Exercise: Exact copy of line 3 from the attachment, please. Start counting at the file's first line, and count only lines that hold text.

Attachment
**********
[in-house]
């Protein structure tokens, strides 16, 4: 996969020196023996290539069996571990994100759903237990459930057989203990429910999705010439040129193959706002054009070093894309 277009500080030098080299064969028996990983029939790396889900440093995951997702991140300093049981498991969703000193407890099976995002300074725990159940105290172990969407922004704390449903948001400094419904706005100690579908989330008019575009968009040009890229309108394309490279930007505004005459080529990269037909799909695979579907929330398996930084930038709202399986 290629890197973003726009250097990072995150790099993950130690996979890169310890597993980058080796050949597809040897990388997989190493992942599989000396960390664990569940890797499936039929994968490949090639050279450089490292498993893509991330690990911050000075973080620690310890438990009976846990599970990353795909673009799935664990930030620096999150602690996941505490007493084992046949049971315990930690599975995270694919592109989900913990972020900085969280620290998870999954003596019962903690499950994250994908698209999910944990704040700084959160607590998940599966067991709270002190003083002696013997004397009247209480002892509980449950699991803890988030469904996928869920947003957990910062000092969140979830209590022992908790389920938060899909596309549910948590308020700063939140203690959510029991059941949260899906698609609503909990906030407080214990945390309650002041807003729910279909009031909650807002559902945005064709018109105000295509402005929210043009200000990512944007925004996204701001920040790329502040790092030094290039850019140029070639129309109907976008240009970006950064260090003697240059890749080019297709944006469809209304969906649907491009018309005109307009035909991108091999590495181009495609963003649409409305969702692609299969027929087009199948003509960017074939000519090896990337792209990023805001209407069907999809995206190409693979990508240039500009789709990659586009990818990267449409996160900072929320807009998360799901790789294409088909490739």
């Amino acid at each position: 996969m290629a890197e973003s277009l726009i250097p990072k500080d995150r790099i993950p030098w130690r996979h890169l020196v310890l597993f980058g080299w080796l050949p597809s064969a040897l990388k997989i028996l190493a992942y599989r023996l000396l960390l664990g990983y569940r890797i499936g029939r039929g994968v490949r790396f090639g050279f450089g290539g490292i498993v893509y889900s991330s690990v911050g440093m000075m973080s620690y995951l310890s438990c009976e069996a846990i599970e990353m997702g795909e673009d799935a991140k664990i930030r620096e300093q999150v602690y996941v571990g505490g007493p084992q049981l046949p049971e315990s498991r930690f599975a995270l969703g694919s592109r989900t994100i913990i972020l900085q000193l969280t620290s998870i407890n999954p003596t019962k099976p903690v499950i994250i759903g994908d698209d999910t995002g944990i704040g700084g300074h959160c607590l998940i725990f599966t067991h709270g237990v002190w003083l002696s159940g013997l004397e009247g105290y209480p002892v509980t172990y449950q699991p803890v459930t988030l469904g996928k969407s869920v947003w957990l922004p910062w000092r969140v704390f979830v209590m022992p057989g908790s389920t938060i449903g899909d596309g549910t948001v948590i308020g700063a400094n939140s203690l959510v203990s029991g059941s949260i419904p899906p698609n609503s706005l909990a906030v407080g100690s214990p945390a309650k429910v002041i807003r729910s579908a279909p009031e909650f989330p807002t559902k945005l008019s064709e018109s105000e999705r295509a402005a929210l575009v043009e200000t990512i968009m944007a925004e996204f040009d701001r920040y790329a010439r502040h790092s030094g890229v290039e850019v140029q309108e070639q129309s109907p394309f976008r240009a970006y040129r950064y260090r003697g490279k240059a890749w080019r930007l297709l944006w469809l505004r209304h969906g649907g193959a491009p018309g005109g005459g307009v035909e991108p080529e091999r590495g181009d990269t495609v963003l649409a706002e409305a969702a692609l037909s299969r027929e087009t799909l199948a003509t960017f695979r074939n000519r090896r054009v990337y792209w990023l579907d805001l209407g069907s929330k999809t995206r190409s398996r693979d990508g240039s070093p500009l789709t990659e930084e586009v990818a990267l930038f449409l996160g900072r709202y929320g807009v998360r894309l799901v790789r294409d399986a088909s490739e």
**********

């Amino acid at each position: 996969m290629a890197e973003s277009l726009i250097p990072k500080d995150r790099i993950p030098w130690r996979h890169l020196v310890l597993f980058g080299w080796l050949p597809s064969a040897l990388k997989i028996l190493a992942y599989r023996l000396l960390l664990g990983y569940r890797i499936g029939r039929g994968v490949r790396f090639g050279f450089g290539g490292i498993v893509y889900s991330s690990v911050g440093m000075m973080s620690y995951l310890s438990c009976e069996a846990i599970e990353m997702g795909e673009d799935a991140k664990i930030r620096e300093q999150v602690y996941v571990g505490g007493p084992q049981l046949p049971e315990s498991r930690f599975a995270l969703g694919s592109r989900t994100i913990i972020l900085q000193l969280t620290s998870i407890n999954p003596t019962k099976p903690v499950i994250i759903g994908d698209d999910t995002g944990i704040g700084g300074h959160c607590l998940i725990f599966t067991h709270g237990v002190w003083l002696s159940g013997l004397e009247g105290y209480p002892v509980t172990y449950q699991p803890v459930t988030l469904g996928k969407s869920v947003w957990l922004p910062w000092r969140v704390f979830v209590m022992p057989g908790s389920t938060i449903g899909d596309g549910t948001v948590i308020g700063a400094n939140s203690l959510v203990s029991g059941s949260i419904p899906p698609n609503s706005l909990a906030v407080g100690s214990p945390a309650k429910v002041i807003r729910s579908a279909p009031e909650f989330p807002t559902k945005l008019s064709e018109s105000e999705r295509a402005a929210l575009v043009e200000t990512i968009m944007a925004e996204f040009d701001r920040y790329a010439r502040h790092s030094g890229v290039e850019v140029q309108e070639q129309s109907p394309f976008r240009a970006y040129r950064y260090r003697g490279k240059a890749w080019r930007l297709l944006w469809l505004r209304h969906g649907g193959a491009p018309g005109g005459g307009v035909e991108p080529e091999r590495g181009d990269t495609v963003l649409a706002e409305a969702a692609l037909s299969r027929e087009t799909l199948a003509t960017f695979r074939n000519r090896r054009v990337y792209w990023l579907d805001l209407g069907s929330k999809t995206r190409s398996r693979d990508g240039s070093p500009l789709t990659e930084e586009v990818a990267l930038f449409l996160g900072r709202y929320g807009v998360r894309l799901v790789r294409d399986a088909s490739e």